You should check with your funder that you can be paid a stipend if you are not in the UK. If you are in receipt of a scholarship, you should contact the Graduate School for advice on opening a bank account to allow stipend payments.


crowded city street

Our aim is to be the world-leading centre for public research and education, working to improve health and wellbeing through understanding how disease occurs across populations and evaluating the effectiveness of population health interventions.

Overview

Public Health research plays a vital role in understanding the impact of biological, social, behavioural, economic, cultural and environmental factors on our health. Our interests span medical, environmental and social sciences and offer students an opportunity to train in a unique interdisciplinary culture and environment.

The advent of large scale data sets from health services, the environment, public services and the private sector is heralding something of a revolution in approaches to public health. For the first time, we are potentially able to see both how people’s health is created, maintained or damaged over time, but also the impact of interventions and policies aimed at improving and protecting health.

PGR students in public health can access the researcher training programmes in the Colleges of Medical, Veterinary and Life Sciences (MVLS) and the College of Social Science (CoSS).  This ensures that PGR students graduate with robust, transferable skills that are relevant to future employment in academia and public, private and third sector organisations.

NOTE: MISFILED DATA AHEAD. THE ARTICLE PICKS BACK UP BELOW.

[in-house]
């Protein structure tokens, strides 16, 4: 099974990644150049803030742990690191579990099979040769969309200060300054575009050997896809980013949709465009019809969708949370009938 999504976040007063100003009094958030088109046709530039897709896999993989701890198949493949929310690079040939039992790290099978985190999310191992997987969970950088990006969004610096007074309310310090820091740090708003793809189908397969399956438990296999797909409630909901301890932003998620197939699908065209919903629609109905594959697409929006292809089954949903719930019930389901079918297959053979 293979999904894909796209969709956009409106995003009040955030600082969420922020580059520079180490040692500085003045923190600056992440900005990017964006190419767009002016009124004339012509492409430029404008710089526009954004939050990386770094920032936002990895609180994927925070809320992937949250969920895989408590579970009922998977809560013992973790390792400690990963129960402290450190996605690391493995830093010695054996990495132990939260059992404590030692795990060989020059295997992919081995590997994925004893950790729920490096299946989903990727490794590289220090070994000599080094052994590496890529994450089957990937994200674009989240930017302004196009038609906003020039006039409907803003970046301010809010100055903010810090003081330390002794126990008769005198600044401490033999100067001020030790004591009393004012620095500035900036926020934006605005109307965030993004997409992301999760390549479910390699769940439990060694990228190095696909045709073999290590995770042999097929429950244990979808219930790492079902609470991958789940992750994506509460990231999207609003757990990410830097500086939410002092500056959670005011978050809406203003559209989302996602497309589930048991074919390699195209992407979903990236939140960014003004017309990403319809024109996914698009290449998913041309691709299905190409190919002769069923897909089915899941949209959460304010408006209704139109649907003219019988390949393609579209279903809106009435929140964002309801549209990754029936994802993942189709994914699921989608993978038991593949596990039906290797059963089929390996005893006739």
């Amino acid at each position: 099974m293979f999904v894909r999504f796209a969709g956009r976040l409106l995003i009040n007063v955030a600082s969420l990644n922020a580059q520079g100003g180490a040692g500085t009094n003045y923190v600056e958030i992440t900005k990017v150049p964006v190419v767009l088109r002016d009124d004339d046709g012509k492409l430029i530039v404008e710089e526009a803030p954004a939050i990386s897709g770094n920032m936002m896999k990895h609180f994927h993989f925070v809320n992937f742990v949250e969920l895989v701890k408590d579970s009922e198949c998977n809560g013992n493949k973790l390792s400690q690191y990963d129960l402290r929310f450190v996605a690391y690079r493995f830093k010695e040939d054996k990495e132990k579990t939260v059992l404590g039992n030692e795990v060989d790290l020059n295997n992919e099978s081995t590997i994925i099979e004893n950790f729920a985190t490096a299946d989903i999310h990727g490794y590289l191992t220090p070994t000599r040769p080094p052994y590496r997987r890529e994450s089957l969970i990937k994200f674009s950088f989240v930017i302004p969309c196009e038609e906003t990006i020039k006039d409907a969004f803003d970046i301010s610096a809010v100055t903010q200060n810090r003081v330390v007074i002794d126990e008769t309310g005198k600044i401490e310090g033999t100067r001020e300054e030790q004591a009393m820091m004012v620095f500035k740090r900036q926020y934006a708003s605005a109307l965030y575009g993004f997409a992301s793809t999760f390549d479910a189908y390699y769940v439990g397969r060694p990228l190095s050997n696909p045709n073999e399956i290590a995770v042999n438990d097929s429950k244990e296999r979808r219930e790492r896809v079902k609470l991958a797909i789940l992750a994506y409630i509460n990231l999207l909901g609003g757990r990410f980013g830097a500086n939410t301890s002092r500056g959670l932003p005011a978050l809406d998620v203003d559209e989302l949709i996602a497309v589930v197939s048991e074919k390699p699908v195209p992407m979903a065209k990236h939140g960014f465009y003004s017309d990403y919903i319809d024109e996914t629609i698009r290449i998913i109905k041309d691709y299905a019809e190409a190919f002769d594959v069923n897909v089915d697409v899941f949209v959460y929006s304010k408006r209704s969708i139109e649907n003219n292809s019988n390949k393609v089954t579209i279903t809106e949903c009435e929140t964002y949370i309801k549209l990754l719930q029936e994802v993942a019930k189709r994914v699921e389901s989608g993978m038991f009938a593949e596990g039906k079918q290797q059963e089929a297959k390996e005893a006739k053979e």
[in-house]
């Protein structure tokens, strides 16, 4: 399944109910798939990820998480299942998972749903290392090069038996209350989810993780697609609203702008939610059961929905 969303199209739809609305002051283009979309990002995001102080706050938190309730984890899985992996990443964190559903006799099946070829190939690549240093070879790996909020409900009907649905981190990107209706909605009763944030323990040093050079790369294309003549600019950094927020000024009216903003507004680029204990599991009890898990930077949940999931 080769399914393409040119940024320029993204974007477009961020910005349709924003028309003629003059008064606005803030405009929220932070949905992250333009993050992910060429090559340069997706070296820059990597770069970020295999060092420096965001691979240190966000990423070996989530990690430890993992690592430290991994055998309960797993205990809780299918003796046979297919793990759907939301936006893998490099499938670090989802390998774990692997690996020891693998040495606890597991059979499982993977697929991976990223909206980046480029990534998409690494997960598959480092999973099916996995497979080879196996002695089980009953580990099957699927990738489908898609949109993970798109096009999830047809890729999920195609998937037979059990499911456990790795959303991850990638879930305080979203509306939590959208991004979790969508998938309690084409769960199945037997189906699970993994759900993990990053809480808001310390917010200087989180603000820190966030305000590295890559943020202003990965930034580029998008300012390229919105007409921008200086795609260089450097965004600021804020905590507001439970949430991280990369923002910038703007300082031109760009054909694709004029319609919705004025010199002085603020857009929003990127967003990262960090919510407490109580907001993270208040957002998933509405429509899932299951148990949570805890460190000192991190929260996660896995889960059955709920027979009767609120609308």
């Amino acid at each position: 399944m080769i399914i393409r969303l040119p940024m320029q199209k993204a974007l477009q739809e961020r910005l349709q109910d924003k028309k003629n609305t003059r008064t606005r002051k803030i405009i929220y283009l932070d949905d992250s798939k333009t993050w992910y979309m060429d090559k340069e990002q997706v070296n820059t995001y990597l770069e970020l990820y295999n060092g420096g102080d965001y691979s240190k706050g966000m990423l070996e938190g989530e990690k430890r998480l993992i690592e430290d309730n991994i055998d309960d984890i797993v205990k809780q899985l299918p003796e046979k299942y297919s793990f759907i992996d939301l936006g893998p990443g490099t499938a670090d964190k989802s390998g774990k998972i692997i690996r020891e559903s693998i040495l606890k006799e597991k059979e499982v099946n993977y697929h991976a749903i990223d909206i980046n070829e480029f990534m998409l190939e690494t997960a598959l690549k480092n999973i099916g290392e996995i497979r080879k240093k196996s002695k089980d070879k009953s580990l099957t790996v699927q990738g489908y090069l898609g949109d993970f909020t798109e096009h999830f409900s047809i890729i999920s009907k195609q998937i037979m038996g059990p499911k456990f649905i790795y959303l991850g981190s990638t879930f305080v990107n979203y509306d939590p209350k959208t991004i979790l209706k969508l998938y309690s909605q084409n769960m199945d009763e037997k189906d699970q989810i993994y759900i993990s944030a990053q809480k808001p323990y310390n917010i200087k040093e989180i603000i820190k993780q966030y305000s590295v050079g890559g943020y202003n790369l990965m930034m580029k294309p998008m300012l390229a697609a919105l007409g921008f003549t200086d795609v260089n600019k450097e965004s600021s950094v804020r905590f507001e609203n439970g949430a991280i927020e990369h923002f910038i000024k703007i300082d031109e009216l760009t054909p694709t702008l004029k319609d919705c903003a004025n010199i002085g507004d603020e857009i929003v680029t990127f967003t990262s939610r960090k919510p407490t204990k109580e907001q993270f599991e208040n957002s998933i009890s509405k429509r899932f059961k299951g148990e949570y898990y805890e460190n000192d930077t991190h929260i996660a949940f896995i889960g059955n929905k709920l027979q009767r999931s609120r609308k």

Our research objectives are to:

  • understand the natural course and impact of cardiovascular and other chronic diseases
  • contribute to service developments to improve cancer survival
  • contribute to a healthier population and environment through policy-related research
  • reduce health inequalities of the working age population through cutting-edge, policy informing research

Individual research projects are tailored around the expertise of principal investigators within public health and the Institute of Health and Wellbeing. Our supervisors use a variety of approaches to understand complex problems including complex statistical analysis, data linkage, longitudinal epidemiological and advanced meta-analysis, but also in depth qualitative techniques and the analysis of new media and policy documentation. We have excellent engagement with the government, the NHS and local authorities, other statutory public organisations and third sector organisations.

Specific areas of interest include:

  • the potential for different aspects of environment to positively influence population health and reduce health inequalities
  • the differences between chronological and biological ageing and its influence on coronary arterial disease
  • evaluating the effects of legislation on population health, such as smoke free legislation
  • understanding the interaction of genetic and non-genetic risk factors on population health
  • the evaluation of complex public health interventions